Is hands-free really risk-free?

Driving with Phone - Big Motoring World

We all know that driving while holding a mobile phone is both highly dangerous and illegal. And since May, getting caught using a non-hands free phone now brings with it a set of even tougher punishments  – with the penalty now doubled to a £200 fine and six points on your licence.

New research

Here at Big Motoring World we obviously think that coming down hard on people who hold their phones while driving is common sense – but new research led by a team from the University of Iowa suggests that continuing to allow people to even use hands-free devices might not be as safe as many assume.

Slower to react

The research focuses on reaction times – clearly a critical measure of any drivers’ ability to respond to rapidly changing events on the road. The US scientists have found that driver reaction times are affected to the same extent whether the driver is holding a handset or just speaking into a hands-free mobile. It’s a worrying finding, and one that comes down to the speed that we’re able to give our attention to what’s happening on the road ahead. Here’s what Shaun Vecera, a professor of psychological and brain sciences who worked on the study has to say.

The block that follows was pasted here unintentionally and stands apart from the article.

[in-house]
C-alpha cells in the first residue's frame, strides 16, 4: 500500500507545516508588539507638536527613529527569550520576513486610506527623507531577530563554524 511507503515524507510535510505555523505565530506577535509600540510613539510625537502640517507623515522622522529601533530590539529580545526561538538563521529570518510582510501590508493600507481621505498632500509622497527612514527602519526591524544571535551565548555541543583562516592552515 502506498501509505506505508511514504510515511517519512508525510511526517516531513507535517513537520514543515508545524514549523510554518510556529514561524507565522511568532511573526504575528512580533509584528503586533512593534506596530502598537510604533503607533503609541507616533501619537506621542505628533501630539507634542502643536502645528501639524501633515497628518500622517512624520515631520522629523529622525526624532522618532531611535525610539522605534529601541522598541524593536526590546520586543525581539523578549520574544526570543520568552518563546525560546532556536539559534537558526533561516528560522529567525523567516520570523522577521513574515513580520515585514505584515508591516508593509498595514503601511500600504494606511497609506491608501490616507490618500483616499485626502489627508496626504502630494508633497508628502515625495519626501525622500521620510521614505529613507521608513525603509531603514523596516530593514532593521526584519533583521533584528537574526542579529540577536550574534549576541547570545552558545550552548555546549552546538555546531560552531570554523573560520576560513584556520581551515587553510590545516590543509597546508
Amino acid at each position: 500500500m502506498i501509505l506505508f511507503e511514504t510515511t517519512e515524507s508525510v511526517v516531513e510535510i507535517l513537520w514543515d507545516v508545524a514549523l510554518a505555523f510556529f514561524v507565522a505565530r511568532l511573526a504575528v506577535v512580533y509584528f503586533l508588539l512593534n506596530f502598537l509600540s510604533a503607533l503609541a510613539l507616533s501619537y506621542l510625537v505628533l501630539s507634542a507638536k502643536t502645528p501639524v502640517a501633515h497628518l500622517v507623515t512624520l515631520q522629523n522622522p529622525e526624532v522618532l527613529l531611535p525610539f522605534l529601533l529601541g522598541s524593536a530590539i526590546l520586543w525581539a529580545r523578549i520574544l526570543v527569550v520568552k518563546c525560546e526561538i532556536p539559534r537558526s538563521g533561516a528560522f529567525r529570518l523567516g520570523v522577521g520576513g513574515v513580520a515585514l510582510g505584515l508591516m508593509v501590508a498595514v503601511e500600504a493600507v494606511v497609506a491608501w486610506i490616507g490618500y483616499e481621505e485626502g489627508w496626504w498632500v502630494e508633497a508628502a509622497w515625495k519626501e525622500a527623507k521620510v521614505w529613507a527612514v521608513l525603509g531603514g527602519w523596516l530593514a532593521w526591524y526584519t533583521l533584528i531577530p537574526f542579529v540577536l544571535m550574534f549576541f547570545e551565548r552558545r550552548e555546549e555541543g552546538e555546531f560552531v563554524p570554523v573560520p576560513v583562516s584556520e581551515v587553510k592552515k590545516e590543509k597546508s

“It slows your attention down – and we’re just not aware of it because it happens so fast. It is going to delay your ability to react by braking. Ten feet at 60mph can be the difference between stopping safely and rear-ending someone.’

The price of distraction

So how did the researchers come to their conclusions? Well, they asked participants to respond to simple true or false statements while tracking their eye movements, and the experiment showed that those who were asked a question took twice as long to look at new object as those who weren’t. Or, to put it another way, that means that a driver who is talking to someone on a hands-free mobile phone kit or who is chatting to someone else in the car will take twice as long to notice a new object in front of them as someone whose attention isn’t distracted. That extra time is in fact only around 40 milliseconds – but in a speeding car that can be the difference between hitting an upcoming obstacle or taking avoiding action.

Time to act?

So, where does that leave us? Using hands-free mobile kits is still legal in the UK, but perhaps it’s time for the Government to start looking at new legislation to make our roads even safer. Ultimately, it’s clear that anything which impairs our ability to react to hazards can’t be a good thing.

Is hands-free really risk-free?
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